From Taking the Mystery Out of Business

About Time Management:

Each of us has the same twenty-four hours in a day, seven days in a week, and 365 days in a year. Why, then, do so many people feel they have less time than everyone else?

Probably because they’re not managing their time as effectively as they could.

Here’s a clue: if you’re constantly canceling or rescheduling events and appointments, you’re not managing your time well. People who manage their time proficiently always have room in their schedules for additional events and people.

If time gets away from you and you never seem to have enough of it, the first thing you need to do—literally—is keep track of how long it takes you to do everything you do. Get yourself a notebook and, for one week, jot down the beginning and ending times of each and every one of your daily activities.

When the alarm goes off in the morning, do you hit the snooze button or do you hop right out of bed? If you hit the snooze button, how many times do you do it? Your notebook needs to know.

Do you jump in the shower, make a pot of coffee, take the dog out, sit in front of the television, check your e-mail, get the kids off to school? Your notebook wants all the details—and the time spent for each of these undertakings.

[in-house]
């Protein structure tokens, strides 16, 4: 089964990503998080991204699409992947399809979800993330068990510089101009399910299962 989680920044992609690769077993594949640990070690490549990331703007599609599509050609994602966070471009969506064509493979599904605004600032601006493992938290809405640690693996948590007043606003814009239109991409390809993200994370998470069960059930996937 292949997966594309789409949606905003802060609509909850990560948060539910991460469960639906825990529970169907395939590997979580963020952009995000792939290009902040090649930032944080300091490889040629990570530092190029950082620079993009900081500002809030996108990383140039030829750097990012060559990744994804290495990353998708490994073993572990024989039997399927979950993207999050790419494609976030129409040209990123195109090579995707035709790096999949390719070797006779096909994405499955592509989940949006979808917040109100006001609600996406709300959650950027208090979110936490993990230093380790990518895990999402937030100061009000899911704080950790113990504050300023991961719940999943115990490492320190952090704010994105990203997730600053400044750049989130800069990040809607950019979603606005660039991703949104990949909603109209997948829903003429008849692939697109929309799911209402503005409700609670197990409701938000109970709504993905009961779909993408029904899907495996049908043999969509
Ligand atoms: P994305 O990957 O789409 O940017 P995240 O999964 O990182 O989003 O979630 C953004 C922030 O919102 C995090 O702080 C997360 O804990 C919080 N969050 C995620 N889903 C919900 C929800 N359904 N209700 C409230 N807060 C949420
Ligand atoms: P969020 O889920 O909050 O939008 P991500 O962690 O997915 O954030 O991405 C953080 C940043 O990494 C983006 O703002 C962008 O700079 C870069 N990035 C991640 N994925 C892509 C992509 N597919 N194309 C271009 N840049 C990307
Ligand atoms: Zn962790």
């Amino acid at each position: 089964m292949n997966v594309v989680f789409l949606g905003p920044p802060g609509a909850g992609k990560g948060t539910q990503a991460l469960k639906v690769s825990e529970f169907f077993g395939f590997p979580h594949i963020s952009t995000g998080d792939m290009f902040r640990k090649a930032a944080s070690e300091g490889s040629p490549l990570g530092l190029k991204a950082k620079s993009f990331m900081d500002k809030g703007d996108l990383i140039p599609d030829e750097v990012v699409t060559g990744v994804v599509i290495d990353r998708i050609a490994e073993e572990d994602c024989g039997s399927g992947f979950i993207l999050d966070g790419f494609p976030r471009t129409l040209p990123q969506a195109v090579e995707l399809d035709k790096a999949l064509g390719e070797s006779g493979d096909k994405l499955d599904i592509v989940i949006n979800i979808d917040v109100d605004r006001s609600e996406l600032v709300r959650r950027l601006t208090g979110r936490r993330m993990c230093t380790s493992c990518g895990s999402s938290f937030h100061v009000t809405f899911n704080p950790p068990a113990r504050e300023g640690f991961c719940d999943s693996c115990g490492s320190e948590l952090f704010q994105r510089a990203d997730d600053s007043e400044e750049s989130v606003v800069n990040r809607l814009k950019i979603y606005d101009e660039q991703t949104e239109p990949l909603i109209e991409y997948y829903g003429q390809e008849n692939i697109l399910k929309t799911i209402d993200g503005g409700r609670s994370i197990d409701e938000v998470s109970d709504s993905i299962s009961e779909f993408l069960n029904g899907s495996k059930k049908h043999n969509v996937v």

When you arrive at work, do you spend time chatting in the break room with your co-workers? Do you make another pot of coffee? Do you boot up your computer and check your voice mail at the same time? Your notebook has an inquiring mind.

Throughout the day, share with your notebook the precise number of minutes you spend on Facebook, checking your personal e-mail, making phone calls, chatting with customers, processing paperwork, conducting sales interviews, disciplining employees, filing your nails, participating in the football pool, running errands for the boss, working on payroll, etc.

You’ll be amazed at the amount of time you spend doing nothing, or stuff that amounts to nothing, or stuff that isn’t productive.

This is something I do two or three times a year. When I find myself feeling pressed by time, the culprit is always those time wasters. I’ve gotten so good at identifying them, it usually takes me less than a day to get myself back on track.

Don’t regard yourself as a slacker and don’t view the process as punishment. We’re human and we’d much rather do fun stuff than work stuff. Sometimes we need a little push. Sometimes we need a kick in the behind. I’d much rather kick myself than have someone else do it.

In no special order, here are some other activities that waste a lot of your time—and tips to help you get back on track.

(c) 2011 Linda M. Faulkner - All rights reserved. No part of this excerpt may be reproduced or transmitted in any form or by any means, electronic or mechanical, including photocopying, recording, or by any information storage and retrieval system, without written permission from the author.